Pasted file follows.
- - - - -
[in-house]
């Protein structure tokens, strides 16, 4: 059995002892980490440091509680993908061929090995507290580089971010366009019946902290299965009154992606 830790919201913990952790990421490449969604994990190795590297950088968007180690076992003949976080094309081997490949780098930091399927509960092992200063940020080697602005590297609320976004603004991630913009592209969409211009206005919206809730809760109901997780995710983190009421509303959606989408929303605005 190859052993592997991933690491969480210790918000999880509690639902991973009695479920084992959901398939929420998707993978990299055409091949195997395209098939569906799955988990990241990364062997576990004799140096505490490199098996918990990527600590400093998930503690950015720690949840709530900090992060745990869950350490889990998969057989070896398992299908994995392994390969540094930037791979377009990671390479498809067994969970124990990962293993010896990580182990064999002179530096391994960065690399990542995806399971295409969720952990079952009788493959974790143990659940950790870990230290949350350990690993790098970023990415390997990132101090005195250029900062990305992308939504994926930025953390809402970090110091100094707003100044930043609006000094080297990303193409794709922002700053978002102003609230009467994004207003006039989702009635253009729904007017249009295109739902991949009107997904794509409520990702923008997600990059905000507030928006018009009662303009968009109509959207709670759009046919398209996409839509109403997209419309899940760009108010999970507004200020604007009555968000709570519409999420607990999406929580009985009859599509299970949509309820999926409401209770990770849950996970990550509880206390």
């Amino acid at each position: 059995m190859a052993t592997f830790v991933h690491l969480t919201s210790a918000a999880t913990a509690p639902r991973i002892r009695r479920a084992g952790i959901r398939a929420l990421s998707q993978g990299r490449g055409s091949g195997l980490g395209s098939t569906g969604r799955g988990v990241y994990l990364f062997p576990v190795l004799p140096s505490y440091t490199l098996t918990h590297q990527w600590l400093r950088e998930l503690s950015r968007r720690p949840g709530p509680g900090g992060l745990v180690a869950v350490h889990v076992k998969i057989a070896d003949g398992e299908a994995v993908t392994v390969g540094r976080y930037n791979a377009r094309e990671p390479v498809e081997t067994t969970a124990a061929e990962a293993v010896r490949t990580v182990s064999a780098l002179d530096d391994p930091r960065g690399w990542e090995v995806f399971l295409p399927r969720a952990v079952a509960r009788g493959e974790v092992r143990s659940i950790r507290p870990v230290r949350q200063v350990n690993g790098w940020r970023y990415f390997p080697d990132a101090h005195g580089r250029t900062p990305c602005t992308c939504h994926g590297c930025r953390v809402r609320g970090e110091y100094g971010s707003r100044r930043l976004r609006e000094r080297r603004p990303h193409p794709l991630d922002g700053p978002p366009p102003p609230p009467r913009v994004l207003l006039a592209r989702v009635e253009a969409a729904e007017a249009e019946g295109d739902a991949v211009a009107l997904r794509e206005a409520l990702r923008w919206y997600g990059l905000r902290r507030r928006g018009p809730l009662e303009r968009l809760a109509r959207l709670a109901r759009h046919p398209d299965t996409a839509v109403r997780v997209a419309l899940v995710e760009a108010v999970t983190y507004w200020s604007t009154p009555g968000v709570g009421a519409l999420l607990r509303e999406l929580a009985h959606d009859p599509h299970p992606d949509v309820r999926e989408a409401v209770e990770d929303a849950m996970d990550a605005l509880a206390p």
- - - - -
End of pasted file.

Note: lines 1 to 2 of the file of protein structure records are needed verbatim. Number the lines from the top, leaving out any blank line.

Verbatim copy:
[in-house]
């Protein structure tokens, strides 16, 4: 059995002892980490440091509680993908061929090995507290580089971010366009019946902290299965009154992606 830790919201913990952790990421490449969604994990190795590297950088968007180690076992003949976080094309081997490949780098930091399927509960092992200063940020080697602005590297609320976004603004991630913009592209969409211009206005919206809730809760109901997780995710983190009421509303959606989408929303605005 190859052993592997991933690491969480210790918000999880509690639902991973009695479920084992959901398939929420998707993978990299055409091949195997395209098939569906799955988990990241990364062997576990004799140096505490490199098996918990990527600590400093998930503690950015720690949840709530900090992060745990869950350490889990998969057989070896398992299908994995392994390969540094930037791979377009990671390479498809067994969970124990990962293993010896990580182990064999002179530096391994960065690399990542995806399971295409969720952990079952009788493959974790143990659940950790870990230290949350350990690993790098970023990415390997990132101090005195250029900062990305992308939504994926930025953390809402970090110091100094707003100044930043609006000094080297990303193409794709922002700053978002102003609230009467994004207003006039989702009635253009729904007017249009295109739902991949009107997904794509409520990702923008997600990059905000507030928006018009009662303009968009109509959207709670759009046919398209996409839509109403997209419309899940760009108010999970507004200020604007009555968000709570519409999420607990999406929580009985009859599509299970949509309820999926409401209770990770849950996970990550509880206390």